How do the Nexus and TSAPre / Global Entry programs and access relate and interact?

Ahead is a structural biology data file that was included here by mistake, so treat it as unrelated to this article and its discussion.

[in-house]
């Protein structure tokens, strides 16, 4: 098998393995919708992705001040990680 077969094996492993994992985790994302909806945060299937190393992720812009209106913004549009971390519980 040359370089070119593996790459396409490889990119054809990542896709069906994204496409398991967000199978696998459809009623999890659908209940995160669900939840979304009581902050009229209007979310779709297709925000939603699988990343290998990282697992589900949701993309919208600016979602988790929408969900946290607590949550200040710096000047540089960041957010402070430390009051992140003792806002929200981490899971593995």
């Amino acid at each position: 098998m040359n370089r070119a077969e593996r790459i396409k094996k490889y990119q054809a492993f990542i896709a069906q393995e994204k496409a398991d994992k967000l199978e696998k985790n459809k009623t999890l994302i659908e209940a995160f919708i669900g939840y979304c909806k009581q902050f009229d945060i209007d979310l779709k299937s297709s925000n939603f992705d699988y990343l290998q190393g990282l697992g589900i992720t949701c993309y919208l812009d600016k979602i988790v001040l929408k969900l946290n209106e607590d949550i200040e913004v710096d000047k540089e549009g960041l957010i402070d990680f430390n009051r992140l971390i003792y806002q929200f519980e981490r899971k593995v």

TL/DR: for bullet points, scroll to the bottom.The relationship between NEXUS, SENTRI, Global Entry, and TSA PreCheck can be confusing. The relationship works like this:The main benefit of NEXUS membership is expedited customs and immigration clearance when crossing the border between the United States and Canada. When crossing by land, NEXUS members may use dedicated processing lanes (though it's important to note that it is against NEXUS rules to use NEXUS vehicular land lanes when traveling with someone who is not a NEXUS member). NEXUS can be used when crossing the border by sea in a similar manner. When traveling by air into Canada from any origin country, and when entering the United States via a US air pre-clearance facility in Canada, NEXUS members may process through dedicated NEXUS lanes, and use NEXUS kiosks. NEXUS kiosks take the place of the customs declaration form except in extraordinary cases, although Canadian residents may be required to fill out a traveller declaration card if required to pay import duty. Additionally, NEXUS members clearing security at certain Canadian airports receive expedited screening through dedicated lanes. NEXUS members can expect decreased scrutiny when processing through NEXUS border and security lanes by virtue of their background check.SENTRI is in much the same ilk as NEXUS, but rather than dealing with the US-Canada border, it concerns land crossing into the United States from Mexico. SENTRI members may use of dedicated vehicular and pedestrian processing lanes when entering the United States, and the SENTRI Dedicated Commuter Lanes, which are designated for the exclusive use of SENTRI members. When crossing into the United States from Canada at a land border only, SENTRI members may use NEXUS lanes to enter. SENTRI members can expect decreased scrutiny when processing through SENTRI (and NEXUS, when eligible) border lanes by virtue of their background check.Unlike NEXUS and SENTRI, Global Entry is not border-specific. Rather, Global Entry can be used by Global Entry members at most international airports in the United States to pass through immigration and customs. Like NEXUS, Global Entry uses a kiosk system, but a fingerprint-based identity verification. Global Entry can also be used when entering the United States at the Canadian and Mexican borders by land to receive expedited customs in the NEXUS and SENTRI lanes, but not the SENTRI Dedicated Commuter Lanes. Global Entry members do not need to complete customs arrival documents. In locations where Global Entry is temporarily unavailable, Global Entry members get front-of-line privileges. Global Entry members can expect decreased scrutiny when processing through Global Entry lanes by virtue of their background check.TSA PreCheck is a Trusted Traveller Program, but it is not run by Customs and Border Protection, rather, it is administered by the TSA. It grants its members expedited screening at US security checkpoints which may include metal detector screening with shoes and light jacket on, as well as in-bag screening for laptops and liquids. It grants no border-related privileges.Still with me? Okay, this is where it gets complicated.NEXUS and SENTRI members can be entitled to Global Entry membership (most are), but some are not, by virtue of the programs' differing requirements. People who have NEXUS and/or SENTRI and are eligible for Global Entry are automatically enrolled, and receive Global Entry benefits seamlessly with their NEXUS and/or SENTRI memberships. That means that as a NEXUS member, I can walk up to a Global Entry kiosk, stick in my Passport, and process through just as a Global Entry member would. This also means that at US pre-clearance facilities, I can choose as a US resident whether to process through the Global Entry or NEXUS kiosks, as I am eligible for both.However, Global Entry does not grant NEXUS or SENTRI membership, and Global Entry members trying to use NEXUS kiosks in the airport, or enter Canada via NEXUS lanes would be turned away. Similarly, while Global Entry and by extension NEXUS members can use dedicated expedited customs lanes at the Mexican border, they would be turned away from the SENTRI Dedicated Commuter Lane, which is reserved for SENTRI members only.Members of Global Entry, NEXUS, and SENTRI are eligible for PreCheck screening, but they are not enrolled in the PreCheck program. They receive PreCheck screening as a benefit of their individual memberships, not just Global Entry, so a NEXUS member who is not eligible for Global Entry is still eligible for PreCheck screening. The PreCheck program provides PreCheck screening to its enrollees with the same frequency (virtually all the time), and a PreCheck member will have the same experience as a member of the three other trusted traveler programs. The lack of actual cross-enrollment in the PreCheck program by these programs is a semantic difference to travelers.So, to summarize:NEXUS does not get you SENTRI, and SENTRI does not get you NEXUSSENTRI or NEXUS probably gets you Global EntryGlobal Entry includes some benefits which overlap with SENTRI and NEXUS when entering the United States, but does not grant membership in either program.SENTRI, NEXUS, and Global Entry get you PreCheck screening, but not the PreCheck programThe PreCheck program just gets you PreCheck screening